Link Posted: 1/10/2006 2:40:00 PM EDT
Link Posted: 1/10/2006 2:46:45 PM EDT
Link Posted: 1/10/2006 4:21:28 PM EDT

Originally Posted By dewoitine:

Originally Posted By LWilde:
A little known fact is that another 144,000 allied troops were eventually brought out through Cherbourg and Brest before the total collapse of the Phrench weenies.



yeah the phrench weenies who has only sacrified their first army for allowing this evacuation...

Although King Leopold III surended the Belgian Army, the French First Army delayed the Germans
The French Command authorized one of three French corps to participate in the withdrawal, but the other two corps of 6 divisions, closely engaged near Lille, fought on until they were surrounded.
Five French Divisions set up a roadblock at Lille, where they held out for four days against seven German Panzer division

(from another forum by david lehmann)
The German operations against the allied pocket are not easy. The German troops are opposed to the best allied troops : the 1st French Army, the French cavalry corps and the BEF. The successful evacuation of the BEF would probably not have been possible without the stiff French resistance around Lille, which blocked 7 German divisions. From 28th May to 1st June, about 40,000 French troops led by general Molinié (also commander of the 25e DIM) held about 800 German tanks and 110,000 soldiers from the 4.PzD, 5.PzD, 7.PzD, 7.ID, 217.ID, 253.ID and 267.ID. The French troops are composed of various more or less complete units. These French troops fought encircled until all their ammunition was used and led several counter-attacks, the commander of 253.ID, general Kühne, was even captured. The Germans let the defenders parade in the streets after the battle granted them the honors of war to salute their fierce resistance. Even Churchill in his memories recognized the role of the troops in Lille.






For the most part, the French troops fought well. As has been stated, the Fall of France was due more to many years of corrupt French corrupt, a completge lack of understanding of modern, maneuver, combined arms warfare on the part of the French general staff, a lack of accurate understanding of Hitler's true intentions and the advanced capabilities of the Werhmacht WRT the armed forces of the other European states...AND a general lack of French preparedness.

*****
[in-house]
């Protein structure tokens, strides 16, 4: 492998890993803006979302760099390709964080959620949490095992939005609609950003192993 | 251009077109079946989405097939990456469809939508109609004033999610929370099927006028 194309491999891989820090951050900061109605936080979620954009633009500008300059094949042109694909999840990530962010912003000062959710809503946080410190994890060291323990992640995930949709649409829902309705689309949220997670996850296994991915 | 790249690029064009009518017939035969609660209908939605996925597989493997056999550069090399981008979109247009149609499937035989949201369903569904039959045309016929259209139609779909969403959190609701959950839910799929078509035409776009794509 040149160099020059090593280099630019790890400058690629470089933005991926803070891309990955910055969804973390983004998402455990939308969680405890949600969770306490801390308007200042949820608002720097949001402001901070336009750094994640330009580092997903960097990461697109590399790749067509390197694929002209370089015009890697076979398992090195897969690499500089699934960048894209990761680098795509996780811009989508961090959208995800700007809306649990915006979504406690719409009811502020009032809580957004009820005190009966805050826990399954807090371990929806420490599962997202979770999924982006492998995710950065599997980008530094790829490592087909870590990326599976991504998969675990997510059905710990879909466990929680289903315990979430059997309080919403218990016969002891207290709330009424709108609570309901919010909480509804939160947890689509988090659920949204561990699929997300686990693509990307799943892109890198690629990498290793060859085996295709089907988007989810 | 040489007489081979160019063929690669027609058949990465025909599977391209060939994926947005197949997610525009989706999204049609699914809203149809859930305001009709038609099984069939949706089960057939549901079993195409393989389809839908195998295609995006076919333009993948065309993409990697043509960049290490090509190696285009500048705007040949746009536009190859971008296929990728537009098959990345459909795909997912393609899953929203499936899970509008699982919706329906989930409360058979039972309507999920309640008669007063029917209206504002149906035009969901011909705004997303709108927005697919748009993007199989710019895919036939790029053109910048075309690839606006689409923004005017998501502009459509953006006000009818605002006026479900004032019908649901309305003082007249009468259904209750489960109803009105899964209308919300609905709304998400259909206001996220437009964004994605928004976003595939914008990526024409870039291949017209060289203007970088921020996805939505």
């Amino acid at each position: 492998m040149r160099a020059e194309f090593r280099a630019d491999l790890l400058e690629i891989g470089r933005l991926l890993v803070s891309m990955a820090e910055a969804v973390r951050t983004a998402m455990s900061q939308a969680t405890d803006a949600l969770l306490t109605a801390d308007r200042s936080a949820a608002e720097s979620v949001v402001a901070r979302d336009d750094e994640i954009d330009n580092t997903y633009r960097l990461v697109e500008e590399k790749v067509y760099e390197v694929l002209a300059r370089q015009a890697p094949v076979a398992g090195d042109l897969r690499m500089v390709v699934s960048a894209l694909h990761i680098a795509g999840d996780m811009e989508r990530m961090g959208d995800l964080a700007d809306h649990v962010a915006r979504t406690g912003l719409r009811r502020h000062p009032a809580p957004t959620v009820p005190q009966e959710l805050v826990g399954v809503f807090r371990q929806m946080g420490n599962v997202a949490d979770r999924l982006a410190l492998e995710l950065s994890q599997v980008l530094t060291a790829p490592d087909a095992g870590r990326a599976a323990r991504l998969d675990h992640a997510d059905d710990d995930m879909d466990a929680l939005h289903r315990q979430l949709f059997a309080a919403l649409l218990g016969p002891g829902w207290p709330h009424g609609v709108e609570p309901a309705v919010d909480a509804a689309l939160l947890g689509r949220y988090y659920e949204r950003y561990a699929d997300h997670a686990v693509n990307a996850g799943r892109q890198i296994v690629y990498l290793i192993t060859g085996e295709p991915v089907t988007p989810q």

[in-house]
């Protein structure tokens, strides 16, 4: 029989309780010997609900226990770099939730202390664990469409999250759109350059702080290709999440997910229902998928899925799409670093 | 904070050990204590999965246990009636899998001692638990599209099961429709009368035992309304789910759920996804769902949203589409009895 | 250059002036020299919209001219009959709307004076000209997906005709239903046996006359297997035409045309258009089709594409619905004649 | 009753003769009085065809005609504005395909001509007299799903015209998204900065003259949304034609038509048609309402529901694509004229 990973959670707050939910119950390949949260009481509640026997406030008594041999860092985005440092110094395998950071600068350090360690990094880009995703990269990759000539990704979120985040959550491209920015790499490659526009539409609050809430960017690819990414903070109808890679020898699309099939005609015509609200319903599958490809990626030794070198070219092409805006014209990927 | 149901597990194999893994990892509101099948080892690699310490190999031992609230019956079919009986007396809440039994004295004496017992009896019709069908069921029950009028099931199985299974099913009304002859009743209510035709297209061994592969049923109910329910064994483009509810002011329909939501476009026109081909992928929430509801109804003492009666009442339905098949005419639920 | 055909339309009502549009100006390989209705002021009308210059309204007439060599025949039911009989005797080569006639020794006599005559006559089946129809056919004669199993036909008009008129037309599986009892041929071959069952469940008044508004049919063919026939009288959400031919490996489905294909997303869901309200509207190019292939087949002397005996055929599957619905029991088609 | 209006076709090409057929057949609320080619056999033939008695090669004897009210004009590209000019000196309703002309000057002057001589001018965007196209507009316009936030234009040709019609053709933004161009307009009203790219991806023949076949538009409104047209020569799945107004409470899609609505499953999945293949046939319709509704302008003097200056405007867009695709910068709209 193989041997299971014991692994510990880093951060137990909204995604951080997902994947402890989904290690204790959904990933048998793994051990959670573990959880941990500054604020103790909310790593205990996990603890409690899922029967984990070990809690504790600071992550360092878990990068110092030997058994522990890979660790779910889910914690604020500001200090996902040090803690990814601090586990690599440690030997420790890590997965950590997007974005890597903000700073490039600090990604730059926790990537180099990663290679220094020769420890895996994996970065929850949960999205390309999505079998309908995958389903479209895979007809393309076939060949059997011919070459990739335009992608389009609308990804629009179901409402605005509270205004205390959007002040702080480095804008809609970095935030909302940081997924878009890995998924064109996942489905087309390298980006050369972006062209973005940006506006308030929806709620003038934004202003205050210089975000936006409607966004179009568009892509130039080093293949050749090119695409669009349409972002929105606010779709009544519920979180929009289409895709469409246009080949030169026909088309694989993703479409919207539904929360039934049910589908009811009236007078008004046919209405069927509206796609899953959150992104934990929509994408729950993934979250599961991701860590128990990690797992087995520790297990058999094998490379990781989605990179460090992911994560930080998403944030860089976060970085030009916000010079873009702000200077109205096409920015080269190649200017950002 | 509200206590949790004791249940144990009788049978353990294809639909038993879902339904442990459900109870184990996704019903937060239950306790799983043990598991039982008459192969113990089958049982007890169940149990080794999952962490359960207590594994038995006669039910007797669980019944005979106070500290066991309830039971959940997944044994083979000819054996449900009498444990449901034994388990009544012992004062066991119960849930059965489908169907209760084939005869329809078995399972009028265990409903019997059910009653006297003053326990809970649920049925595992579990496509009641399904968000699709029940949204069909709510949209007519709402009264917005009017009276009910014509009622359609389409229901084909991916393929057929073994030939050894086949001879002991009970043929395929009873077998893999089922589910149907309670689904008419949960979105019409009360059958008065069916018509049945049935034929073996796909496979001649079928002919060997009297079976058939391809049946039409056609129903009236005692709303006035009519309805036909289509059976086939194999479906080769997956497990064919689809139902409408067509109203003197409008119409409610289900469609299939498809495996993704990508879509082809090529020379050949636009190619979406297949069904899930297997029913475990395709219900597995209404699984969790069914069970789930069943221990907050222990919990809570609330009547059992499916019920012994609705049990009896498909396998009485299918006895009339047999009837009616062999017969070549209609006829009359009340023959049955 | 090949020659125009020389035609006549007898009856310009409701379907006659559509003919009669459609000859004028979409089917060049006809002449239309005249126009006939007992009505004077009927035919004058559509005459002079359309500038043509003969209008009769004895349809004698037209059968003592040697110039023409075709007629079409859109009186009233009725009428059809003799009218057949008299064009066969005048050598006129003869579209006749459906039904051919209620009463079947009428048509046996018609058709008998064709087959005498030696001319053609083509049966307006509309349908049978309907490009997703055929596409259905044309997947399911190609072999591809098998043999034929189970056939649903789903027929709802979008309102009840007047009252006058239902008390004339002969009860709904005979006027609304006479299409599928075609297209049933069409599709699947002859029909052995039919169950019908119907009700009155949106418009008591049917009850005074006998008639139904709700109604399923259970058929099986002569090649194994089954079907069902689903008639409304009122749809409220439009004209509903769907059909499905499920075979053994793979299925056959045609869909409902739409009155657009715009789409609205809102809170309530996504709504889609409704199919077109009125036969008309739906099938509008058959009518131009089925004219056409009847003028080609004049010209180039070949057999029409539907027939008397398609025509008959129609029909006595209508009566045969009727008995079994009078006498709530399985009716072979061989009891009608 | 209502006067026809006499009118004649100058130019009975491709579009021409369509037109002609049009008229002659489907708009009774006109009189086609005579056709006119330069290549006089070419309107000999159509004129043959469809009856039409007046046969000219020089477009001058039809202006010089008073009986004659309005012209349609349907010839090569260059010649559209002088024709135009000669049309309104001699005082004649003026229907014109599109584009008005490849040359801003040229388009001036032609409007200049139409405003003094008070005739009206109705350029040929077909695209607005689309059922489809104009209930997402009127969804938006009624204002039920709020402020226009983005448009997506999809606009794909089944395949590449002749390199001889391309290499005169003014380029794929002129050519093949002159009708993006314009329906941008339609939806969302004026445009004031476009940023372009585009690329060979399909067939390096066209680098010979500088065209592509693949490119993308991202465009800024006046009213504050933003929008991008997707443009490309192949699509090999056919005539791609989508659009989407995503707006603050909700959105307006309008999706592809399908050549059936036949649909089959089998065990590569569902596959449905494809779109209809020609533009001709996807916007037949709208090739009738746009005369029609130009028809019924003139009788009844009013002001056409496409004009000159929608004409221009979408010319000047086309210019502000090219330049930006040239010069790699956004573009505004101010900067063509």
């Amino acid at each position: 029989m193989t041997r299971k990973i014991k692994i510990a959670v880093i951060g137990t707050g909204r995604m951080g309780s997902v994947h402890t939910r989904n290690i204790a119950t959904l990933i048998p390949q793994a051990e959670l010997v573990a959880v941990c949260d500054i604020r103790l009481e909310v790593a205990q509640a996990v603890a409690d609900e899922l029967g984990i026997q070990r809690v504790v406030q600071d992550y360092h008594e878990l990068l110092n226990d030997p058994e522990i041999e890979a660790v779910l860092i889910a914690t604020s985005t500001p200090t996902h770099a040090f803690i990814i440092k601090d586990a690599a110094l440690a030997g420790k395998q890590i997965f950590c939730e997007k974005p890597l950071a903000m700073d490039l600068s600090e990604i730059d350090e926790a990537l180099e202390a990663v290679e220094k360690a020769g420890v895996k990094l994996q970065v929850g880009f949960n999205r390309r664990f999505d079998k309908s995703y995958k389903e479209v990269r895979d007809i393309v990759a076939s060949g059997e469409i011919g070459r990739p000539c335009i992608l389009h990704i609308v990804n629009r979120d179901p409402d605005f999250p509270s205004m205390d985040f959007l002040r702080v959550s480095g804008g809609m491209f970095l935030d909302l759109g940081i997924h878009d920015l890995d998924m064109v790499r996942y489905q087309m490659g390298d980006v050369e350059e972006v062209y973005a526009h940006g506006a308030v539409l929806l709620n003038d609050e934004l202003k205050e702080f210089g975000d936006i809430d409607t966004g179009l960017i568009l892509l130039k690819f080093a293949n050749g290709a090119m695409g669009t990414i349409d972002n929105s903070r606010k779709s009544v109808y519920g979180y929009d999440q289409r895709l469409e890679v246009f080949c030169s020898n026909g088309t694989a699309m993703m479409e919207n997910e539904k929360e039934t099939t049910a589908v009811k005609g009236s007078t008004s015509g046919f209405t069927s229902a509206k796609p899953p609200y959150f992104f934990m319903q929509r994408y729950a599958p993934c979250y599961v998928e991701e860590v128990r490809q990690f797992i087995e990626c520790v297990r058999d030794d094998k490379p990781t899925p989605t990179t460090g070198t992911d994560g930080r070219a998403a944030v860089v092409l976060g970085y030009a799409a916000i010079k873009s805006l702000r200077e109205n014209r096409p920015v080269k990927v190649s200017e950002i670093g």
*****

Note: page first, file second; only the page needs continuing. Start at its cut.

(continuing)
The French leaders, like many virtually all of the rest of Europe, were largely pacifists and totally unprepared for someone like Hitler.

With ALL due respect to my friends in the UK, you had, as we do here in America, a wonderful advantage to protect you: an ocean. I suspect that even Britain would have had a very difficult time stopping Hitler's tanks had the Nazis not been stopped by the Channel.

In this discussion we must also remember that the Fall of France was not due to the British, nor any other state. It was do to the skill of the Germans and the [overall] ineptness of the French armed forces. Again, that is not to say that the average French grunt, sailor or airman was a coward or stupid. Far from it. They fought hard for as long as possible. No, the fault lies with the French leadership, both civilian and military.

Remember this finally...six weeks...that is all it took for that Little Corporal to be strutting outside the railway car at Compagne.

Oh...and lastly, for our Phrench amis: One thing we here in America still can't grasp is how relatively easily your nation fell to the Germans. Here in the United States, a huge part of our population is armed. An invading army would have to conquer virtually the entire country to subjigate us...and even then we wouldn't surrender. Admiral Yamamoto even stated as such when he was musing about attacking us in 1941. He recognized how much we prize our freedoms,,,even above life itself. He recognized a salient truth about us: We would NEVER live under a tyrant.

So...that is one big reason we often exhibit disdain for your country and your abilities to conduct warfare.
Top Top